Left-wing civic groups again protested massive layoffs by a major construction firm in central Seoul during the weekend, before they were broken up by police using water cannons for the first time in three years.
A police-estimated crowd of some 2,500 people from various parts of the country staged overnight protests Saturday, joining the so-called “Hope Bus” campaign led by progressive groups demanding Hanjin Heavy Industries and Construction reemploy hundreds of laborers laid off earlier this year.
Claiming that the Sunday demonstration outside the Hanjin building in Yongsan was unregistered and therefore illegal, police fired water cannon at the protestors for the first time since the 2008 nationwide protest against imports of U.S. beef.
Police had even threatened to load the cannons with water laced with tear gas, but did not use it as demonstrators voluntarily disbanded around 1 p.m. after reading out their statement demanding legal punishment against company owner Cho Nam-ho, reemployment of the laid off workers and President Lee Myung-bak’s intervention on the issue.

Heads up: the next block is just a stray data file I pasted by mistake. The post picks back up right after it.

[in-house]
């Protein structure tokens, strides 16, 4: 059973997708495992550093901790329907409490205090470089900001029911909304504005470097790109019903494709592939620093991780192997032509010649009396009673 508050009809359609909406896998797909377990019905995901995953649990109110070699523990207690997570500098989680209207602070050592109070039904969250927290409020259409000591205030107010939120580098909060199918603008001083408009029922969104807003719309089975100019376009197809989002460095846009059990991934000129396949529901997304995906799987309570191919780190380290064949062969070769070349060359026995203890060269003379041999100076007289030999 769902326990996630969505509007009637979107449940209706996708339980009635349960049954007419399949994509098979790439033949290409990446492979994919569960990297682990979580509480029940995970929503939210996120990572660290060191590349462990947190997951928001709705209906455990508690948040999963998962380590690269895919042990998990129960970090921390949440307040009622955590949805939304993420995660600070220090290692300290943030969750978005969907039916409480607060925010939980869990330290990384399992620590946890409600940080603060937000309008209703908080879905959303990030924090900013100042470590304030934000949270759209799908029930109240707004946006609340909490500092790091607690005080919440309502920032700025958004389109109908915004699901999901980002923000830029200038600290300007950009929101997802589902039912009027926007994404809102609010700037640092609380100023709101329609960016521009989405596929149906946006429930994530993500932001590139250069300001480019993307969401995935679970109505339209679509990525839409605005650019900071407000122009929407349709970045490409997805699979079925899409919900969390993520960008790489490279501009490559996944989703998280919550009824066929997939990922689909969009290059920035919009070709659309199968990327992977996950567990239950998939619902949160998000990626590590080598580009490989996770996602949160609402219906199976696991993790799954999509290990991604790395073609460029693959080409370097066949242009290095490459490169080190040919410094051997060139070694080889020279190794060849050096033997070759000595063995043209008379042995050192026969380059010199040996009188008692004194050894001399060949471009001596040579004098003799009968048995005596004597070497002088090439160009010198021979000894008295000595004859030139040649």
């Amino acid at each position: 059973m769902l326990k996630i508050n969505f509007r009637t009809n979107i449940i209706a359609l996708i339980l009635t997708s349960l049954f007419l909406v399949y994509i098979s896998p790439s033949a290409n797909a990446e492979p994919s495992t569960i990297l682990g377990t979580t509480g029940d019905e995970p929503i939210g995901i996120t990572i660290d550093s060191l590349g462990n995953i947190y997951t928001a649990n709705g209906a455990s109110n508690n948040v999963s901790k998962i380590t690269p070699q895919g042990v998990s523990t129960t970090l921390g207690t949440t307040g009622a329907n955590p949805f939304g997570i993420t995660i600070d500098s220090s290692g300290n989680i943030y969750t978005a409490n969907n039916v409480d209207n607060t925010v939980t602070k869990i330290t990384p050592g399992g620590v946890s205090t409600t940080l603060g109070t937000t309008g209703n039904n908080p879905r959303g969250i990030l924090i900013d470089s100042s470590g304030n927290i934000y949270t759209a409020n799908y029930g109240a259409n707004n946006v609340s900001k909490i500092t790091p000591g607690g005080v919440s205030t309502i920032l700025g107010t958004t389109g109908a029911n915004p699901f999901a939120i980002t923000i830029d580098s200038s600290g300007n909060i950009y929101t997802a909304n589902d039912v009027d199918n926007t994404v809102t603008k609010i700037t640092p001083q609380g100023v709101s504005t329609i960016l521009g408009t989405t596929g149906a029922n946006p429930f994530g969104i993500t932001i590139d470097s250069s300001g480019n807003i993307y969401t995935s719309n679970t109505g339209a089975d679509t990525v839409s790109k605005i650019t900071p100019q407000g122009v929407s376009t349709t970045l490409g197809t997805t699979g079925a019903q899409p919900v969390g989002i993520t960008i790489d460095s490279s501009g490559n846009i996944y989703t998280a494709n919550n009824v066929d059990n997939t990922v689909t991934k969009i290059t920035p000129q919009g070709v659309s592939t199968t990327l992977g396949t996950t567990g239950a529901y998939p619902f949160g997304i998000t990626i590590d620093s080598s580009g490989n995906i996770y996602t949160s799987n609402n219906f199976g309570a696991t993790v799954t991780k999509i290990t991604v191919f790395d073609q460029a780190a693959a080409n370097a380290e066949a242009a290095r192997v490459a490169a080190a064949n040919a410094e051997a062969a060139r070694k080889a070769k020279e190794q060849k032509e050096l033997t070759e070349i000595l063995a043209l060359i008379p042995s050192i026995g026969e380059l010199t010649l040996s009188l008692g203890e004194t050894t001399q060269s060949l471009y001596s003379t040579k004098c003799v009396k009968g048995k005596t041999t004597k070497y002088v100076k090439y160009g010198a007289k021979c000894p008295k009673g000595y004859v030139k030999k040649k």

Demonstrators attempted to deliver the statement to the presidential office, but police blocked them off from approaching the building. No one was arrested during the Sunday rally.
Hanjin decided on the 400-man layoff to concentrate resources on its Subic Bay shipyard in the Philippines, sparking disputes that spread to among political parties who have even asked the presidential office to intervene to prevent further controversy.
The ongoing Hope Bus protests involve some 100 workers who refuse to accept the company offer of extra benefits in return for retirement. Some suspect the move as more political than purely labor rights-related.
Leading the demonstration, Kim Jin-sook, a former Hanjin Heavy worker and member of the Korea Confederation of Trade Unions, said “protests will continue until the day when the rights of non-regular workers are fully guaranteed.”
Left-leaning politicians including Chung Dong-young of the main opposition Democratic Party, Rhyu Si-min, chairman of the minority People’s Participation Party and Roh Hoe-chan of the Democratic Labor Party took part in the overnight rally to show their support for Hanjin workers.
Meanwhile, a coalition of conservative civic groups held a separate demonstration downtown Seoul, denouncing the Hope Bus as illegal and politically-motivated. Rightist groups have been criticizing the months-long protests, claiming they cause inconvenience to ordinary citizens and damage the local economy.
By Shin Hae-in (firstname.lastname@example.org